Designing embedded real-time computer systems. Types of real-time systems, including foreground/background, non-preemptive multitasking, and priority-based pre-emptive multitasking systems. Soft vs. hard real time systems. Task scheduling algorithms and deterministic behavior. Ask synchronization: semaphores, mailboxes and message queues. Robust memory management schemes. Application and design of a real-time kernel. A project is required.

Pre/Co-Requisites: Pre-Reqs: 16.216 Dig Control Programming,16.317 Microprocessor Sys Desgn I, 16.322 Data Structures.

16.473 Power Electronics Credits: 3

Course Details
Min Credits 3
Max Credits 3
Course ID 1267
Status Active

A one-semester course with emphasis on the engineering design and performance analysis of power electronics converters. Topics include: power electronics devices (power MOSFETs, power transistors, diodes, silicon controlled rectifiers SCRs, TRIACs, DIACs and Power Darlington Transistors), rectifiers, inverters, ac voltage controllers, dc choppers, cycloconverters, and power supplies. The course includes a project, which requires that the student design and build one of the power electronics converters. A demonstrative laboratory to expose the students to all kinds of projects is part of the course.

Pre/Co-Requisites: Pre-Reqs: 16.355 Electromechanics and 16.366 Electronics II.

16.474 Principles Of Solid State Devices Credits: 3

Course Details
Min Credits 3
Max Credits 3
Course ID 3242
Status Active

Principles of Solid State Devices: Crystal properties and growth of semi-conductors, atoms and electrons, Bohr's model, quantum mechanics, bonding forces and energy bands in solids, charge carriers in semiconductors, drift of carriers in electric and magnetic fields, carrier lifetime and photoconductivity, junctions, forward and reverse bias, reverse bias breakdown (Zener effect), tunnel diodes, photodiodes, LED, bipolar junction transistors, field effect transistors. A design project is included in the course.

Pre/Co-Requisites: Pre-Req: 16.365 Electronics I.

16.480 Microprocessor Systems II & Embedded Systems Credits: 3

Course Details
Min Credits 3
Max Credits 3
Course ID 31985
Status Active

Continuation of 16.317. CPU architecture, memory interfaces and management, coprocessor interfaces, bus concepts, bus arbitration techniques, serial I/O devices, DMA, interrupt control devices. Including Design, construction, and testing of dedicated microprocessor systems (static and real-time). Hardware limitations of the single-chip system. Includes micro-controllers, programming for small systems, interfacing, communications, validating hardware and software, microprogramming of controller chips, design methods and testing of embedded systems.

Pre/Co-Requisites: Pre-Reqs: 16.311 Electronics I Lab, 16.317 Microprocessor Sys Desgn I, and 16.365 Electronics I.

16.481 Operating Systems Credits: 3

Course Details
Min Credits 3
Max Credits 3
Course ID 3246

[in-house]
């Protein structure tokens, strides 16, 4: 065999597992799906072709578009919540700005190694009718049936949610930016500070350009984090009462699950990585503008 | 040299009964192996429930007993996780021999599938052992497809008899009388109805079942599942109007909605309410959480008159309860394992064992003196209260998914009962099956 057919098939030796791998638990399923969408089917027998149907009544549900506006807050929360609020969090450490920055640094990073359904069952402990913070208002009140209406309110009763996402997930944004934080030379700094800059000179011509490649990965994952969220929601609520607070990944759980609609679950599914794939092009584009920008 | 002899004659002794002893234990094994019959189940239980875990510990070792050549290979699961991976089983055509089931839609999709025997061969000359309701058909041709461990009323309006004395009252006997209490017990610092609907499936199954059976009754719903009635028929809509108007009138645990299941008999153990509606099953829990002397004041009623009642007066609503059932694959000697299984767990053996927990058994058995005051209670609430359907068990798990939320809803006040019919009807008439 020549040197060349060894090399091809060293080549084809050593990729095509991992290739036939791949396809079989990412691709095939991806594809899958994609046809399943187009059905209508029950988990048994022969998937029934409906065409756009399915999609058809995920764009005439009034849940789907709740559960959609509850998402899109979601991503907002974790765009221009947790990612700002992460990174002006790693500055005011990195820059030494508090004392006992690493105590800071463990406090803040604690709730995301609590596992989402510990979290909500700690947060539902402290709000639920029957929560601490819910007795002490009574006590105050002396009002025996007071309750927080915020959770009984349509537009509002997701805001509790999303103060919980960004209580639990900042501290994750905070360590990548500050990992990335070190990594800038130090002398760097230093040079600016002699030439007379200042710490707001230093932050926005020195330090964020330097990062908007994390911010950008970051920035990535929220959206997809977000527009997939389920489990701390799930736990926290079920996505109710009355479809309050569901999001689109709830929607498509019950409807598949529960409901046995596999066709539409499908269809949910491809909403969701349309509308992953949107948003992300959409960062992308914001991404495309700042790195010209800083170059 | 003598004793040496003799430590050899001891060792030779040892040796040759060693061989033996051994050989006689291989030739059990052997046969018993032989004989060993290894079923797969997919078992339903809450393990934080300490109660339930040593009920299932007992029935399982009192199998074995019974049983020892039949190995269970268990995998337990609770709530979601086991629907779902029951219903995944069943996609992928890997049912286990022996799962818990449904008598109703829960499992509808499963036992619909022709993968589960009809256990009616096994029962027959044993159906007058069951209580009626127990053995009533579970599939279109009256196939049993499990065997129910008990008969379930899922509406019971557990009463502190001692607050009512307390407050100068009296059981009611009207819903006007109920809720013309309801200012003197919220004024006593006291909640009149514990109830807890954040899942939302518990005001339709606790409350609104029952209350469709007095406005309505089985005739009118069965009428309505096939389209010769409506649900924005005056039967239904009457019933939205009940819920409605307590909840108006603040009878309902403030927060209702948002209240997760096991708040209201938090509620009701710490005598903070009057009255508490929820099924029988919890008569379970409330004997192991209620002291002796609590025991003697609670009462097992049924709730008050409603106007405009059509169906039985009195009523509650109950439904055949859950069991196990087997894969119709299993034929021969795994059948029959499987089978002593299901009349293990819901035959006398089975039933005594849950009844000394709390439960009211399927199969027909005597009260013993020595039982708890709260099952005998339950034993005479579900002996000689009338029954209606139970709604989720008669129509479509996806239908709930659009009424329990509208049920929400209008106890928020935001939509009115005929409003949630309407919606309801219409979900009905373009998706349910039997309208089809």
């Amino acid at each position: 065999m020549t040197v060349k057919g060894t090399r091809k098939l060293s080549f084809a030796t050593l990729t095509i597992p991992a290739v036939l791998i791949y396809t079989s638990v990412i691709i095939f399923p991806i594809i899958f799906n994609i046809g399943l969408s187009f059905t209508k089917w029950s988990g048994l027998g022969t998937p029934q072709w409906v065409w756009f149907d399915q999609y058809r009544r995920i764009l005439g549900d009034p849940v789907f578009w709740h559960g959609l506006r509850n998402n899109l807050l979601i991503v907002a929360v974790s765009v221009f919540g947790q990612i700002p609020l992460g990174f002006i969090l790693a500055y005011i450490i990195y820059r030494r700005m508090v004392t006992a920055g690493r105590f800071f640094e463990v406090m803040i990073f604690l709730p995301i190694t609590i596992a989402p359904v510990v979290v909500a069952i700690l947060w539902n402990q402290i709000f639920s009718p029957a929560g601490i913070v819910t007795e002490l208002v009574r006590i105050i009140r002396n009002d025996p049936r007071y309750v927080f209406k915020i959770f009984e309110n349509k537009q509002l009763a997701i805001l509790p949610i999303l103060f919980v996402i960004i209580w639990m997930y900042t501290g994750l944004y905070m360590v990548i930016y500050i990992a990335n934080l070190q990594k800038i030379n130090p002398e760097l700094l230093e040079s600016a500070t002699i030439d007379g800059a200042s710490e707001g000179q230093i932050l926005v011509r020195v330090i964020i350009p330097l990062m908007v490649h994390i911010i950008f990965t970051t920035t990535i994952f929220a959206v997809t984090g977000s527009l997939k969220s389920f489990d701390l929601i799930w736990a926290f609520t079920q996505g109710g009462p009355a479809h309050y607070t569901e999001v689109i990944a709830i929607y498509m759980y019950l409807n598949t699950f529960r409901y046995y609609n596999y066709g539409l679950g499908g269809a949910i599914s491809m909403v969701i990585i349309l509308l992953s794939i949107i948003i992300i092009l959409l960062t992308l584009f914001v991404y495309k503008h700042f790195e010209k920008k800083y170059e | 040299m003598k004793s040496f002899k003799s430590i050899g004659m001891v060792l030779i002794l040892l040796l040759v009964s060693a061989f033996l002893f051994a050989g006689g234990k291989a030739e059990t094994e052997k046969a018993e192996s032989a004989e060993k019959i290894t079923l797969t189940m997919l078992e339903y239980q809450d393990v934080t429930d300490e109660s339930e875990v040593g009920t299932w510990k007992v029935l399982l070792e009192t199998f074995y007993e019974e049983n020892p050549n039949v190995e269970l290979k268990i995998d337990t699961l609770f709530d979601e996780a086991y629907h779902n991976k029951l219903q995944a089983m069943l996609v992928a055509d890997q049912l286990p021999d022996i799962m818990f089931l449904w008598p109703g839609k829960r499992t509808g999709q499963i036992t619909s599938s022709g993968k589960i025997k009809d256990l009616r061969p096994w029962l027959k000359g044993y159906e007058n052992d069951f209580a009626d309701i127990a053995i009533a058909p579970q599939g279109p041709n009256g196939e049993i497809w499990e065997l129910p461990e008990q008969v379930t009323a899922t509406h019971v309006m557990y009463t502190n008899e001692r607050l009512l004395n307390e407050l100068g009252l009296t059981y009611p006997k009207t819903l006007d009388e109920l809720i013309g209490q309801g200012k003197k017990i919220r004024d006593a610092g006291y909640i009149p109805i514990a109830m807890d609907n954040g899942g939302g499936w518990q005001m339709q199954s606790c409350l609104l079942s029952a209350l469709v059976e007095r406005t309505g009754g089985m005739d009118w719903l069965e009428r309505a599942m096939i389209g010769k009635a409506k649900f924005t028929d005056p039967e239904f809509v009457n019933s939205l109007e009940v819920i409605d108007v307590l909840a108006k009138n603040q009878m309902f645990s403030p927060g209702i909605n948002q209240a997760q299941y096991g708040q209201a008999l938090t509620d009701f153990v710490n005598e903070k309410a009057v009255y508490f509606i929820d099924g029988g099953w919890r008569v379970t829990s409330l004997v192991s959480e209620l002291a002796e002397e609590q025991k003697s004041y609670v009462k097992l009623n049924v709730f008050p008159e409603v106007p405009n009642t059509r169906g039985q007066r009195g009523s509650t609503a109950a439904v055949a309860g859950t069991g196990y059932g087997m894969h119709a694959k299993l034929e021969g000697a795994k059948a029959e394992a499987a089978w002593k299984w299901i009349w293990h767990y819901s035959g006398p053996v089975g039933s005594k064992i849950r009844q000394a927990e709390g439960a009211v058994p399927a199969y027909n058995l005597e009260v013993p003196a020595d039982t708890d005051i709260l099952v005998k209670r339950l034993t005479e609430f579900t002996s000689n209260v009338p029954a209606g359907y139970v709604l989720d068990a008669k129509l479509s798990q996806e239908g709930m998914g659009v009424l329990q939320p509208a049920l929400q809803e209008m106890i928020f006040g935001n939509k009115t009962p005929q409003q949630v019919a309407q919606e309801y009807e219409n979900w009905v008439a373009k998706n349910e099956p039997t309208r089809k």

Status Active

Covers the components, design, implementation, and internal operations of computer operating systems. Topics include basic structure of operating systems, Kernel, user interface, I/O device management, device drivers, process environment, concurrent processes and synchronization, inter-process communication, process scheduling, memory management, deadlock management and resolution, and file system structures. laboratories include examples of components design of a real operating systems.

Pre/Co-Requisites: Pre-Req: 16.216 Dig Control Programming.

16.482 Computer Architecture and Design Credits: 3

Course Details
Min Credits 3
Max Credits 3
Course ID 3247
Status Active

Structure of computers, past and present: first, second, third and fourth generation. Combinatorial and sequential circuits. Programmable logic arrays. Processor design: information formats, instruction formats, arithmetic operations and parallel processing. Hardwired and microprogrammed control units. Virtual, sequential and cache memories. Input-output systems, communication and bus control. Multiple CPU systems.

Pre/Co-Requisites: Pre-Reqs: 16.317 Microprocessor Sys Desgn I,16.265 Intro Logic Design.

16.483 Network Design: Principles, Protocols & Applications Credits: 3

Course Details
Min Credits 3
Max Credits 3
Course ID 3248
Status Active

Covers design and implementation of network software that transforms raw hardware into a richly functional communication system. Real networks (such as the Internet, ATM, Ethernet, Token Ring) will be used as examples. Presents the different harmonizing functions needed for the interconnection of many heterogeneous computer networks. Internet protocols, such as UDP, TCP, IP, ARP, BGP and IGMP, are used as examples to demonstrate how internetworking is realized. Applications such as electronic mail and the WWW are studied.

Pre/Co-Requisites: Pre-Req: 16.216 ECE Application Programming

16.484 Computer Vision and Digital Image Processing Credits: 3

Course Details
Min Credits 3
Max Credits 3
Course ID 3249
Status Active